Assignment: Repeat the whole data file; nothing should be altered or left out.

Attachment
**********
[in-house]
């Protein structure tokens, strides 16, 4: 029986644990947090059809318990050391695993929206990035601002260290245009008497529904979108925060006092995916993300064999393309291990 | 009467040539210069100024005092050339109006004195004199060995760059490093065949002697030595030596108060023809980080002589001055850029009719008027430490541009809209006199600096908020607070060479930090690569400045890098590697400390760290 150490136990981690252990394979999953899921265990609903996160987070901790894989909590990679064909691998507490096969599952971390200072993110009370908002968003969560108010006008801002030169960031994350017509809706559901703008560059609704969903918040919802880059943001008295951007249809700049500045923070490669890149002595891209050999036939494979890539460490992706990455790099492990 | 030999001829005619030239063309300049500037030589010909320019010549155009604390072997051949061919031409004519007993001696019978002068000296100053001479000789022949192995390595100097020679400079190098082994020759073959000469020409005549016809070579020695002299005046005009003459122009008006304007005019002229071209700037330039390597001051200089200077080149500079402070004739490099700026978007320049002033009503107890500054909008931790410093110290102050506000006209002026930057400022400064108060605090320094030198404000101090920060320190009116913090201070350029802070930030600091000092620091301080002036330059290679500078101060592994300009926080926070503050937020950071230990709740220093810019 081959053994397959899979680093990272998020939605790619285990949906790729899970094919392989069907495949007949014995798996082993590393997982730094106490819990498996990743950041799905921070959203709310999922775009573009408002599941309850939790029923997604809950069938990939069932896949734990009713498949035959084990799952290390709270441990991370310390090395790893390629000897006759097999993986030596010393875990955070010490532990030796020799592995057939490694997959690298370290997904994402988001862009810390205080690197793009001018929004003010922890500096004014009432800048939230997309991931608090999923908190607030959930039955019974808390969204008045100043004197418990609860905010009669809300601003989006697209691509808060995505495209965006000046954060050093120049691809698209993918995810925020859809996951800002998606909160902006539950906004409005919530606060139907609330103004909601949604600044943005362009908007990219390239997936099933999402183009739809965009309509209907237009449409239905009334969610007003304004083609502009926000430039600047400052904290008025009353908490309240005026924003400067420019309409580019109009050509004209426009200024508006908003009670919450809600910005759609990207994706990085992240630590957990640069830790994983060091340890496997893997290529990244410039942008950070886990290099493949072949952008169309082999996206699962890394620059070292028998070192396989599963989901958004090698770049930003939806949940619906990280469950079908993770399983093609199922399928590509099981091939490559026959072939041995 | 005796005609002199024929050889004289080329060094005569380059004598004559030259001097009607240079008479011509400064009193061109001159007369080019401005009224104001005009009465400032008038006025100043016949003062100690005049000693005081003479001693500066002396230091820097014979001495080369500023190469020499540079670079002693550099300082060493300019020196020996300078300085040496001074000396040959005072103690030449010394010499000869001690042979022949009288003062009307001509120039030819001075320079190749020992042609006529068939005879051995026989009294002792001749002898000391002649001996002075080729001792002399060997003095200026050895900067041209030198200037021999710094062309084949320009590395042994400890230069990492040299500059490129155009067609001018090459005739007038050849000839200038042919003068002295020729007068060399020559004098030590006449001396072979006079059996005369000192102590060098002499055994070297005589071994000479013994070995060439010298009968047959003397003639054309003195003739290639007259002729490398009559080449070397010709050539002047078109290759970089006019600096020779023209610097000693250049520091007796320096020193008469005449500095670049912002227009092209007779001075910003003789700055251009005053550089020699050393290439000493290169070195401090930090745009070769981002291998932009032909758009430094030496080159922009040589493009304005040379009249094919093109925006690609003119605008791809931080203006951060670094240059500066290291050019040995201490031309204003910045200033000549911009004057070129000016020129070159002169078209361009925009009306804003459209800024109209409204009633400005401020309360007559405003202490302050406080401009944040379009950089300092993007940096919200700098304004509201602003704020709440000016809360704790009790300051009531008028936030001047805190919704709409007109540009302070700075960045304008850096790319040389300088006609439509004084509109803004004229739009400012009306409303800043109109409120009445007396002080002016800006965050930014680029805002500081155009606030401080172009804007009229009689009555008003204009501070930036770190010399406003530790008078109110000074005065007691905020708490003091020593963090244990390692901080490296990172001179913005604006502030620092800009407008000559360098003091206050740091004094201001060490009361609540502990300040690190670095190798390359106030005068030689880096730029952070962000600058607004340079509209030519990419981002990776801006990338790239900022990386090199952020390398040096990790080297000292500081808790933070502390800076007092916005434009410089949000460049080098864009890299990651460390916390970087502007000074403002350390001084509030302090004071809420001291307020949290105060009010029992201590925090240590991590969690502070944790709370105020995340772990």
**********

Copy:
[in-house]
């Protein structure tokens, strides 16, 4: 029986644990947090059809318990050391695993929206990035601002260290245009008497529904979108925060006092995916993300064999393309291990 | 009467040539210069100024005092050339109006004195004199060995760059490093065949002697030595030596108060023809980080002589001055850029009719008027430490541009809209006199600096908020607070060479930090690569400045890098590697400390760290 150490136990981690252990394979999953899921265990609903996160987070901790894989909590990679064909691998507490096969599952971390200072993110009370908002968003969560108010006008801002030169960031994350017509809706559901703008560059609704969903918040919802880059943001008295951007249809700049500045923070490669890149002595891209050999036939494979890539460490992706990455790099492990 | 030999001829005619030239063309300049500037030589010909320019010549155009604390072997051949061919031409004519007993001696019978002068000296100053001479000789022949192995390595100097020679400079190098082994020759073959000469020409005549016809070579020695002299005046005009003459122009008006304007005019002229071209700037330039390597001051200089200077080149500079402070004739490099700026978007320049002033009503107890500054909008931790410093110290102050506000006209002026930057400022400064108060605090320094030198404000101090920060320190009116913090201070350029802070930030600091000092620091301080002036330059290679500078101060592994300009926080926070503050937020950071230990709740220093810019 081959053994397959899979680093990272998020939605790619285990949906790729899970094919392989069907495949007949014995798996082993590393997982730094106490819990498996990743950041799905921070959203709310999922775009573009408002599941309850939790029923997604809950069938990939069932896949734990009713498949035959084990799952290390709270441990991370310390090395790893390629000897006759097999993986030596010393875990955070010490532990030796020799592995057939490694997959690298370290997904994402988001862009810390205080690197793009001018929004003010922890500096004014009432800048939230997309991931608090999923908190607030959930039955019974808390969204008045100043004197418990609860905010009669809300601003989006697209691509808060995505495209965006000046954060050093120049691809698209993918995810925020859809996951800002998606909160902006539950906004409005919530606060139907609330103004909601949604600044943005362009908007990219390239997936099933999402183009739809965009309509209907237009449409239905009334969610007003304004083609502009926000430039600047400052904290008025009353908490309240005026924003400067420019309409580019109009050509004209426009200024508006908003009670919450809600910005759609990207994706990085992240630590957990640069830790994983060091340890496997893997290529990244410039942008950070886990290099493949072949952008169309082999996206699962890394620059070292028998070192396989599963989901958004090698770049930003939806949940619906990280469950079908993770399983093609199922399928590509099981091939490559026959072939041995 | 005796005609002199024929050889004289080329060094005569380059004598004559030259001097009607240079008479011509400064009193061109001159007369080019401005009224104001005009009465400032008038006025100043016949003062100690005049000693005081003479001693500066002396230091820097014979001495080369500023190469020499540079670079002693550099300082060493300019020196020996300078300085040496001074000396040959005072103690030449010394010499000869001690042979022949009288003062009307001509120039030819001075320079190749020992042609006529068939005879051995026989009294002792001749002898000391002649001996002075080729001792002399060997003095200026050895900067041209030198200037021999710094062309084949320009590395042994400890230069990492040299500059490129155009067609001018090459005739007038050849000839200038042919003068002295020729007068060399020559004098030590006449001396072979006079059996005369000192102590060098002499055994070297005589071994000479013994070995060439010298009968047959003397003639054309003195003739290639007259002729490398009559080449070397010709050539002047078109290759970089006019600096020779023209610097000693250049520091007796320096020193008469005449500095670049912002227009092209007779001075910003003789700055251009005053550089020699050393290439000493290169070195401090930090745009070769981002291998932009032909758009430094030496080159922009040589493009304005040379009249094919093109925006690609003119605008791809931080203006951060670094240059500066290291050019040995201490031309204003910045200033000549911009004057070129000016020129070159002169078209361009925009009306804003459209800024109209409204009633400005401020309360007559405003202490302050406080401009944040379009950089300092993007940096919200700098304004509201602003704020709440000016809360704790009790300051009531008028936030001047805190919704709409007109540009302070700075960045304008850096790319040389300088006609439509004084509109803004004229739009400012009306409303800043109109409120009445007396002080002016800006965050930014680029805002500081155009606030401080172009804007009229009689009555008003204009501070930036770190010399406003530790008078109110000074005065007691905020708490003091020593963090244990390692901080490296990172001179913005604006502030620092800009407008000559360098003091206050740091004094201001060490009361609540502990300040690190670095190798390359106030005068030689880096730029952070962000600058607004340079509209030519990419981002990776801006990338790239900022990386090199952020390398040096990790080297000292500081808790933070502390800076007092916005434009410089949000460049080098864009890299990651460390916390970087502007000074403002350390001084509030302090004071809420001291307020949290105060009010029992201590925090240590991590969690502070944790709370105020995340772990």